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Frequently Asked Questions (FAQs) about RERA:

1. What is RERA?

RERA stands for the Real Estate (Regulation and Development) Act, 2016. It is an act passed by the Indian Parliament to regulate and promote transparency, accountability, and efficiency in the real estate sector.

2. When did RERA come into effect?

RERA was enacted by the Indian Parliament on May 1, 2016. It came into effect on May 1, 2017, after all the states and Union territories had notified their respective RERA rules.

3. What is the objective of RERA?

The main objective of RERA is to protect the interests of homebuyers and promote fair play in the real estate sector. It aims to establish a regulatory authority for the real estate sector, ensure transparency in project dealings, and impose penalties for non-compliance.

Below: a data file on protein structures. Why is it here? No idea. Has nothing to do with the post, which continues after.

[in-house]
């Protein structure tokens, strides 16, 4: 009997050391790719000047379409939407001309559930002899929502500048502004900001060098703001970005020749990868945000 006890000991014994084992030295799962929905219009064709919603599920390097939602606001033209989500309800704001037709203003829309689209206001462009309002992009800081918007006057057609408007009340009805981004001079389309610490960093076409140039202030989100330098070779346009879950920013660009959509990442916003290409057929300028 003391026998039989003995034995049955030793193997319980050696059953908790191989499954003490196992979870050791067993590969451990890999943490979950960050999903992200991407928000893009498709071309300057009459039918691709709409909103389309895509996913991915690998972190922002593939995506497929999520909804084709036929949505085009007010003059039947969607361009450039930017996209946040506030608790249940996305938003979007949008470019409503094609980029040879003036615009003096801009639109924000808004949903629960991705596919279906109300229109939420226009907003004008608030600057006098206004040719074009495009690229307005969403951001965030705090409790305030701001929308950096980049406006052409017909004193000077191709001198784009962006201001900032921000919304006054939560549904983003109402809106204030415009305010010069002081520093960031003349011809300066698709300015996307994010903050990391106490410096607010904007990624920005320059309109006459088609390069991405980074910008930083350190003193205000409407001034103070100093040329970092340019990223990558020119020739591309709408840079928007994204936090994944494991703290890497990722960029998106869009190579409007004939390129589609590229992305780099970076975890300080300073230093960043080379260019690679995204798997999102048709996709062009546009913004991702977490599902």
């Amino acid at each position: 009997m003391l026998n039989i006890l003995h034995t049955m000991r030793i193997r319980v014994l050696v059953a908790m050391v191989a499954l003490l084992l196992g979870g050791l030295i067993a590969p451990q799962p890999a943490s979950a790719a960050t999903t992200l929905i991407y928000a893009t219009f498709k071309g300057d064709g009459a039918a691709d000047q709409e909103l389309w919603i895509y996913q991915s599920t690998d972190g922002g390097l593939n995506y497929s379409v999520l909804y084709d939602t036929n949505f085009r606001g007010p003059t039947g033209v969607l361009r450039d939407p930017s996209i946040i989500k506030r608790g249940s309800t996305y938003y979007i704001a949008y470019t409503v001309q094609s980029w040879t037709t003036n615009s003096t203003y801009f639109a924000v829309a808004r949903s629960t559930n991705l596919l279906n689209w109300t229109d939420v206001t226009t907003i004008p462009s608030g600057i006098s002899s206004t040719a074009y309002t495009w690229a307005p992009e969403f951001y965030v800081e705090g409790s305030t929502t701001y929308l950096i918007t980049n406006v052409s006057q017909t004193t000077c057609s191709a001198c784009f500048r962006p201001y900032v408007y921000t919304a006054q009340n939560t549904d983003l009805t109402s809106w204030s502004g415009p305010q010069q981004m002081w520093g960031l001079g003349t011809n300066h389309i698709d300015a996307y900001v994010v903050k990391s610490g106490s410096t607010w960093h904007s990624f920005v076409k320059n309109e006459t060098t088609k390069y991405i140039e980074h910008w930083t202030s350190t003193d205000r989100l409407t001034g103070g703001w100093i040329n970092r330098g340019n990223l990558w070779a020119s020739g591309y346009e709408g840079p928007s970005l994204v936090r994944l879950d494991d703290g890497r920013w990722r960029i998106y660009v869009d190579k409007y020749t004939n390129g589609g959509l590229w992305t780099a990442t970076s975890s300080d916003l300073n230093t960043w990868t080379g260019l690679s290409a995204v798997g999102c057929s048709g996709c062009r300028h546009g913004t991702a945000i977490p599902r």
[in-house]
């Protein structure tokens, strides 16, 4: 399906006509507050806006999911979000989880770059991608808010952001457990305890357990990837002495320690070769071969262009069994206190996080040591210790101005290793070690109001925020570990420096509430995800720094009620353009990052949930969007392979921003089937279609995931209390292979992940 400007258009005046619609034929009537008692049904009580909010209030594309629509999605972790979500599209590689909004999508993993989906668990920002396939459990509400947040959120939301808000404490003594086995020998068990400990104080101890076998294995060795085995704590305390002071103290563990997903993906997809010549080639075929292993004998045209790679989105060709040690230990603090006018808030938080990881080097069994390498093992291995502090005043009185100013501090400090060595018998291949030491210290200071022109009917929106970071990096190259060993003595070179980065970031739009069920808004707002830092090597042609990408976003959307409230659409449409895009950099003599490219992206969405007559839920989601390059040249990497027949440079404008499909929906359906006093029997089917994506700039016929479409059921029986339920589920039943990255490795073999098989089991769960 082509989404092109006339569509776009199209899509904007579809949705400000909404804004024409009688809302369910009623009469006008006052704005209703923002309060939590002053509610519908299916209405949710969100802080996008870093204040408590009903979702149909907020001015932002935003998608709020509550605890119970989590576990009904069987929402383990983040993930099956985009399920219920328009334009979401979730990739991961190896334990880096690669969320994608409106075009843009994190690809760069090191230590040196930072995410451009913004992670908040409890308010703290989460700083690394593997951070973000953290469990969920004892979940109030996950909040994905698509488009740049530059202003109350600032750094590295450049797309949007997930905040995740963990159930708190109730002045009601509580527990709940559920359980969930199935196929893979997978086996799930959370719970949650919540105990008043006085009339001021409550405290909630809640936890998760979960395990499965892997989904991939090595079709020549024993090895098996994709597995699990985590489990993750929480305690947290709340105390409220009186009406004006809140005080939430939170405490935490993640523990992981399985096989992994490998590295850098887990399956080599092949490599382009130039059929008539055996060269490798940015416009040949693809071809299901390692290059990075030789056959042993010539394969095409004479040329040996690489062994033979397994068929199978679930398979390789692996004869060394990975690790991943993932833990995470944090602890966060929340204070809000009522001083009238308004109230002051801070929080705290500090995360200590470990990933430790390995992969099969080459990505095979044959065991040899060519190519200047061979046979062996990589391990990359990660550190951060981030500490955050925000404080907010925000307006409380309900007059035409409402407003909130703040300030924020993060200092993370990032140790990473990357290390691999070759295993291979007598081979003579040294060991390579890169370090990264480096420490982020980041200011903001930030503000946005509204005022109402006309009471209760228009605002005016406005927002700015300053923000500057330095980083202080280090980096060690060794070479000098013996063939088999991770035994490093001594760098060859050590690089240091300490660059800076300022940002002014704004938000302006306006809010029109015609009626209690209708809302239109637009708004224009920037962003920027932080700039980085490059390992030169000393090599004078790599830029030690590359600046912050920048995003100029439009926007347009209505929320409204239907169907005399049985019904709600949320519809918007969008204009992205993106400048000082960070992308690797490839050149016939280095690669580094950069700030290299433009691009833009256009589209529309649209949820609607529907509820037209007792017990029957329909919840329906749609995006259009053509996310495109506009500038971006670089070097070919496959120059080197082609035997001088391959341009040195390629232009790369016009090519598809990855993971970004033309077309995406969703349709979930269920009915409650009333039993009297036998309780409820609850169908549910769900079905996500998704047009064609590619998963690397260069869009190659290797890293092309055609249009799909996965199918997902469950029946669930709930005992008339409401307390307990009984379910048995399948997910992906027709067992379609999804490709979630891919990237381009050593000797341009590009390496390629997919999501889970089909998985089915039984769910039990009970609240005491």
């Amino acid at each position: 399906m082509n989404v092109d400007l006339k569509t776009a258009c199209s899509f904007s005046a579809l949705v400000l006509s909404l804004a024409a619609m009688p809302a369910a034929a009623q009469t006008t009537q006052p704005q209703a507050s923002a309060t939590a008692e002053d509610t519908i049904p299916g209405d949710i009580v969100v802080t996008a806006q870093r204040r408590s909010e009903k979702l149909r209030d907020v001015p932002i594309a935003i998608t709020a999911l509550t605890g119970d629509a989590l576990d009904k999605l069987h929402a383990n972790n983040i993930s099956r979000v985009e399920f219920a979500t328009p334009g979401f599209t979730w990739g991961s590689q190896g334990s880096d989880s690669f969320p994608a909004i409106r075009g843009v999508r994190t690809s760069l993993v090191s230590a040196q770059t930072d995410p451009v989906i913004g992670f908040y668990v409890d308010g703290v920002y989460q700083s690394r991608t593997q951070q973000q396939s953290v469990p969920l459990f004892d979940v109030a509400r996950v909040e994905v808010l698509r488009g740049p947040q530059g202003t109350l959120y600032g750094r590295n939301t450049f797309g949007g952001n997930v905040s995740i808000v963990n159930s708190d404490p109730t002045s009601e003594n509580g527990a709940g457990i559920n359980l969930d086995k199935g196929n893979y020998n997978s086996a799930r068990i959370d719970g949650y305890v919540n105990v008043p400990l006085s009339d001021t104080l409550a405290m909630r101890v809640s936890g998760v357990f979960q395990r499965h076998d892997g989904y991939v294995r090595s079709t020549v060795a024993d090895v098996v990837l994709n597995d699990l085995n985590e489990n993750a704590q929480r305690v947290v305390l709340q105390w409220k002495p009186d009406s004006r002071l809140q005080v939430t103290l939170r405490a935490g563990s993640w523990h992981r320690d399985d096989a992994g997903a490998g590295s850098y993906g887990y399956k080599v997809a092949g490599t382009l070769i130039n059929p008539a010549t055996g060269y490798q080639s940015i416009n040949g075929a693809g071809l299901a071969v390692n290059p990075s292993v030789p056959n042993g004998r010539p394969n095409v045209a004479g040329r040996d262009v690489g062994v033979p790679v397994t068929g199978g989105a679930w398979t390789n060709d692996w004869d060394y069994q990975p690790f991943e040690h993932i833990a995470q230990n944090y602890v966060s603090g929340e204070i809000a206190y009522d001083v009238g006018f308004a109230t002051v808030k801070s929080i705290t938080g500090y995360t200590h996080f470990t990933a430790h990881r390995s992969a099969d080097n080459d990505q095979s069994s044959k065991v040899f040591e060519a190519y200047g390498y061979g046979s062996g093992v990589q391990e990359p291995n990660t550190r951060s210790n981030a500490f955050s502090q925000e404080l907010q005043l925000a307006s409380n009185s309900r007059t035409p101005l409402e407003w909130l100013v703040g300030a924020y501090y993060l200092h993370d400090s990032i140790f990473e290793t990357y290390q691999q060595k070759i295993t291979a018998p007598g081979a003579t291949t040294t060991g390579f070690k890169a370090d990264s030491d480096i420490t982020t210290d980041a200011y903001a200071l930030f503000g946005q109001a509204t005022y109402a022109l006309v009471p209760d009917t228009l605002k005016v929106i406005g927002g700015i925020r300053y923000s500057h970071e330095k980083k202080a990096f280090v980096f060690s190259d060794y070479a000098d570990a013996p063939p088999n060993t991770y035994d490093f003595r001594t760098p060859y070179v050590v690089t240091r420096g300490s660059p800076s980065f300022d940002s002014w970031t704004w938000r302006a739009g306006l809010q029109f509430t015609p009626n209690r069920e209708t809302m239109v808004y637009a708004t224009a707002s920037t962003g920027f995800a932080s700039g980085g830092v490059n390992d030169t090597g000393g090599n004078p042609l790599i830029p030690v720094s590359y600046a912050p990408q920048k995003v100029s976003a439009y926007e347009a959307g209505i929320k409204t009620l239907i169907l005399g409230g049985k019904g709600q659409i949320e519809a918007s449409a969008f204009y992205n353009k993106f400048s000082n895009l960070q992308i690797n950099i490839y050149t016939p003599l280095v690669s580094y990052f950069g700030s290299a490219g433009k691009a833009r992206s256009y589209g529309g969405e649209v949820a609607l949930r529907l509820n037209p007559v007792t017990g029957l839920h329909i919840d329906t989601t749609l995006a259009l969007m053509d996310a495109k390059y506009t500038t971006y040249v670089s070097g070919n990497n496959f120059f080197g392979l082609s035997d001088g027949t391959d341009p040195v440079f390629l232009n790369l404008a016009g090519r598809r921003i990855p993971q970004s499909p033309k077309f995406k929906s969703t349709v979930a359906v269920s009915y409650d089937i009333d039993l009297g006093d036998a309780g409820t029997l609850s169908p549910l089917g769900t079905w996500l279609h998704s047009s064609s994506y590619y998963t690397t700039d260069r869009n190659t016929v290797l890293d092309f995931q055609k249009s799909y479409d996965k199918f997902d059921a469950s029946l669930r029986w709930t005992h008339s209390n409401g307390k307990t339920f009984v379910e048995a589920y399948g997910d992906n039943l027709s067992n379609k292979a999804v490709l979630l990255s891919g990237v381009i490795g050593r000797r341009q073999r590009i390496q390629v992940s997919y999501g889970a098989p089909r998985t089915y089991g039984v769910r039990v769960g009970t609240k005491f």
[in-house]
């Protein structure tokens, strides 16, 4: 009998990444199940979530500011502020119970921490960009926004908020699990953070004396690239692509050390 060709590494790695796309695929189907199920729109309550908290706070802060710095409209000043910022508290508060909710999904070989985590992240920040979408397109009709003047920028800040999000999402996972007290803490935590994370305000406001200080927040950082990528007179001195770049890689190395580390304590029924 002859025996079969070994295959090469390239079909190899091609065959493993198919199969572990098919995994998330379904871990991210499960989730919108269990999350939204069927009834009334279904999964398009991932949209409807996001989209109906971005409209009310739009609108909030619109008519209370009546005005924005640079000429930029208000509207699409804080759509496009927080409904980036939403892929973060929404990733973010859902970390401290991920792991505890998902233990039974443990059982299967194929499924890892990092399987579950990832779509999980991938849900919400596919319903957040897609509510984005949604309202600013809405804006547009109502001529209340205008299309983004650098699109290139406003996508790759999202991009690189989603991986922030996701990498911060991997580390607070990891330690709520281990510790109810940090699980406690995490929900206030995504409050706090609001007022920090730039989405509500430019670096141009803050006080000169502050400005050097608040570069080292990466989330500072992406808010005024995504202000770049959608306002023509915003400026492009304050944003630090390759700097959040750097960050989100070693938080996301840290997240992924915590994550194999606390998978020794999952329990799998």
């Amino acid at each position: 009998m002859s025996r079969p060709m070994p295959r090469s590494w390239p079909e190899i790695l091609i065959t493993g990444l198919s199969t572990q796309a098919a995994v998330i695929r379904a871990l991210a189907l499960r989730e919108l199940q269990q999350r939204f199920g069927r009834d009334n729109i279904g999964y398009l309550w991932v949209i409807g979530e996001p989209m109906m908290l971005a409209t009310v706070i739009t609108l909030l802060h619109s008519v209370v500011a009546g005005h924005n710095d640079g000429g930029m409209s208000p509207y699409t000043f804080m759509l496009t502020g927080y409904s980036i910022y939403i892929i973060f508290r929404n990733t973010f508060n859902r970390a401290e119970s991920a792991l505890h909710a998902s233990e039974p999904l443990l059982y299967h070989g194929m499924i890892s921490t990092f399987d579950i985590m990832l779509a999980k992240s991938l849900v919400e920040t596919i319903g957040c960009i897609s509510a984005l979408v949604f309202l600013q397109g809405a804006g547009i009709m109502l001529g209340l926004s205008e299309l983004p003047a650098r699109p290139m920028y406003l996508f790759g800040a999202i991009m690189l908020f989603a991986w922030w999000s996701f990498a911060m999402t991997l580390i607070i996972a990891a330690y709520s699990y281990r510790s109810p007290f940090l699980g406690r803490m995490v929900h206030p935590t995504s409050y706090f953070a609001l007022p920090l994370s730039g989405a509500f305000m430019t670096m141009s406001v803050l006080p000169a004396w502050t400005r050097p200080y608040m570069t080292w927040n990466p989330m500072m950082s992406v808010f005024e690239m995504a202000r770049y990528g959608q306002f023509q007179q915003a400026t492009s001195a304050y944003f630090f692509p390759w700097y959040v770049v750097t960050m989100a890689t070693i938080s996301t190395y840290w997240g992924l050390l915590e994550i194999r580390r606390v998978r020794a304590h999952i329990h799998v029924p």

4. Who does RERA apply to?

RERA applies to both residential and commercial real estate projects. It covers developers, builders, real estate agents, and individual buyers or investors.

5. What are the key provisions of RERA for developers?

RERA mandates that developers must register their projects with the respective state RERA authority before advertising or selling them. They are required to provide accurate project details, adhere to timelines, and deposit a certain percentage of project funds in a designated bank account.

6. What are the penalties for non-compliance with RERA?

Non-compliance with RERA regulations can result in severe penalties for developers, including monetary fines, imprisonment, or revocation of project registration. These penalties are designed to ensure compliance and protect the interests of homebuyers.